On clear days I could extend my path in any direction. Then I’d tuck a bundle of split bamboo sticks under my arms; and every thirty yards or so, as I went along, I’d prick one of these sticks into the surface. When the bundle was used up, I’d retrace my steps, picking up the sticks on the way, the last stick fetching me hard by my path. The sticks weighed very little, and I could easily carry enough to mark a path a quarter mile long. Although I varied the route often, the change really made no difference. No matter which quarter I faced, an identical sameness met the view. I could have walked 175 miles northeast to the Rockefeller Mountains, or 300 miles south to the Queen Mauds, or 400 miles west to the mountains of South Victoria Land, and not seen anything different.

Yet, I could, with a little imagination, make every walk seem different. One day I would imagine that my path was the Esplanade, on the water side of Beacon Hill in Boston, where, in my mind’s eye, I often walked with my wife. I would meet people I knew along the bank, and drink in the perfection of a Boston spring. There was no need for the path’s ever becoming a rut. Like a rubber band, it could be stretched to suit my mood; and I could move it forward and backward in time and space, as when, in the midst of reading Yule’s Travels of Marco Polo, I divided the path into stages of that miraculous journey, and in six days and eighteen miles wandered from Venice to China, seeing everything that Marco Polo saw. And on occasion the path led back down the eons, while I watched the slow pulsations of the Ice Age, which today grips the once semi-tropical Antarctic Continent even as it once gripped North America.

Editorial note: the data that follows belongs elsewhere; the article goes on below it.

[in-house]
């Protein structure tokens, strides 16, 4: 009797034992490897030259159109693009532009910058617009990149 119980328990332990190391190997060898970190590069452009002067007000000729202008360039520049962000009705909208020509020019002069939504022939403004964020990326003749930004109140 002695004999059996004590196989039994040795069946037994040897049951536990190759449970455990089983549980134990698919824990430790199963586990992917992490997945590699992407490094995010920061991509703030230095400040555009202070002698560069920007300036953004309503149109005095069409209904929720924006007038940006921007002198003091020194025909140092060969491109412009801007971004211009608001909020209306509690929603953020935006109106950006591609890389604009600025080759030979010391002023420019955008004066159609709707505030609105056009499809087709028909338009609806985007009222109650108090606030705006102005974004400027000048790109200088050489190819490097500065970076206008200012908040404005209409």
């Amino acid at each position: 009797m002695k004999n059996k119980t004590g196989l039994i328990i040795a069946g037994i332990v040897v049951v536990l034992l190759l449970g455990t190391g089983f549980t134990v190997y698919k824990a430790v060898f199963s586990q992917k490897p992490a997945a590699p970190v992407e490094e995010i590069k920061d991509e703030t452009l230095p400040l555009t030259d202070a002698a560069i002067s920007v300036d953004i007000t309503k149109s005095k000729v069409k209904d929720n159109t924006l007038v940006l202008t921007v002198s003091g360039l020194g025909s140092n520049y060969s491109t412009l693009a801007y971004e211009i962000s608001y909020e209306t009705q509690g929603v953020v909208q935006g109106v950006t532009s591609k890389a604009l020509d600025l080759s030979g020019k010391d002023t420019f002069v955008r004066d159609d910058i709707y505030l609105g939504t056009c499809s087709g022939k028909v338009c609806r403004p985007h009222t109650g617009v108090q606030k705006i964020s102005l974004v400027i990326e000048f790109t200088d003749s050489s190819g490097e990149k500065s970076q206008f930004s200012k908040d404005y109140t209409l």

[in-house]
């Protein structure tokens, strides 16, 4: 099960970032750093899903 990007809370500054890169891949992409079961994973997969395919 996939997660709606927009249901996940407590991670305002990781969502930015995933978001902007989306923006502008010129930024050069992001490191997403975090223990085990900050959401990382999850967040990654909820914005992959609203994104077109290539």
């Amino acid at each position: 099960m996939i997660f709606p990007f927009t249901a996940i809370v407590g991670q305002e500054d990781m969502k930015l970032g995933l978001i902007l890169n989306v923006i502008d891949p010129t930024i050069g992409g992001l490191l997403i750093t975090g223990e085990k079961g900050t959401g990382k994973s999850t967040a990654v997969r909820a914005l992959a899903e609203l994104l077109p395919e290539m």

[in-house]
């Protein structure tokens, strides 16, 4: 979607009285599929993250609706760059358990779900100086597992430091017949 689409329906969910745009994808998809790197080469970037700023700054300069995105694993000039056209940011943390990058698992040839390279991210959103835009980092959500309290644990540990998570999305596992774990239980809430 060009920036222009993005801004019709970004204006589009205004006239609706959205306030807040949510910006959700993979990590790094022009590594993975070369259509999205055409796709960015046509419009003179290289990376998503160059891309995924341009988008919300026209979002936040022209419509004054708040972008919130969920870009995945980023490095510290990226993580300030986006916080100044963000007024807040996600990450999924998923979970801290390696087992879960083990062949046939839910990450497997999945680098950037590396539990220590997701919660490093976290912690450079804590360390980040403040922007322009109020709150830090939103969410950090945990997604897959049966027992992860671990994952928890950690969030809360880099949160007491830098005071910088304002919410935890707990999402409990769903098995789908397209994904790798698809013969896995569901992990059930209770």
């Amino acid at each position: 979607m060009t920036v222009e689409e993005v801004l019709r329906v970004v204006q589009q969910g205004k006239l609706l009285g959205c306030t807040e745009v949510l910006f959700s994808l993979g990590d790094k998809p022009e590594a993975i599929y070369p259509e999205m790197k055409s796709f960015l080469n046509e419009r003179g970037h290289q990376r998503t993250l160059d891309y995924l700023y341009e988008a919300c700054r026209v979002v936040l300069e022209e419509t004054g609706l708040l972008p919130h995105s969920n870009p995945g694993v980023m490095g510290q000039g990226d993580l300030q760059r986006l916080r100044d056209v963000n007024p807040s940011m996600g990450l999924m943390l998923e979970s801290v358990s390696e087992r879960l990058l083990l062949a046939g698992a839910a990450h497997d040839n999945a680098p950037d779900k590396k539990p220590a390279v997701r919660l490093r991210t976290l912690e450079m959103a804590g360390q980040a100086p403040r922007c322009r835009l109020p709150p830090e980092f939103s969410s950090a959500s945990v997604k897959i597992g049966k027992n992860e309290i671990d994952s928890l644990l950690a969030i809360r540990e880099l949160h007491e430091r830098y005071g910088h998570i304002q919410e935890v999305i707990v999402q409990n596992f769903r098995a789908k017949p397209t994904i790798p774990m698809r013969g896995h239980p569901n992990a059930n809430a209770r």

—  Richard Byrd, on walking in Antarctica, from Alone
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emperor penguins, like other birds, have the capacity to fluff their feathers and insulate their bodies with a layer of air. but where most birds have rows of feathers with bare skin between them, emperors have a dense, uniform coat of feathers with tiny filaments at the base which allows them to release this layer of air as lubricating microbubbles. in doing so, the penguins are able to reduce their drag and the viscosity of the water, thus enabling them to swim faster. photos by paul nicklen (previously featured)

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SCIENCE NEWS! There’s life way, way below Antarctica — chilling out in a subglacial lake. Just a few weeks ago, a team of scientists confirmed that half a mile beneath the Antarctic ice sheet, a bunch of tiny, single-celled organisms are alive and well… in a lake boasting sub-zero temperatures and no access to sunlight. 

The discovery is groundbreaking, leading some to wonder if there might also be life on a similar place — Europa, one of Jupiter’s moons. 

John Priscu is one of the lead scientists behind the study. In a talk at TEDxBozeman, he explains what it’s like to be a scientist drilling though thousands of feet of ice while living in a tent in Antarctica. 

Watch the whole talk here»

Photos courtesy of NASA

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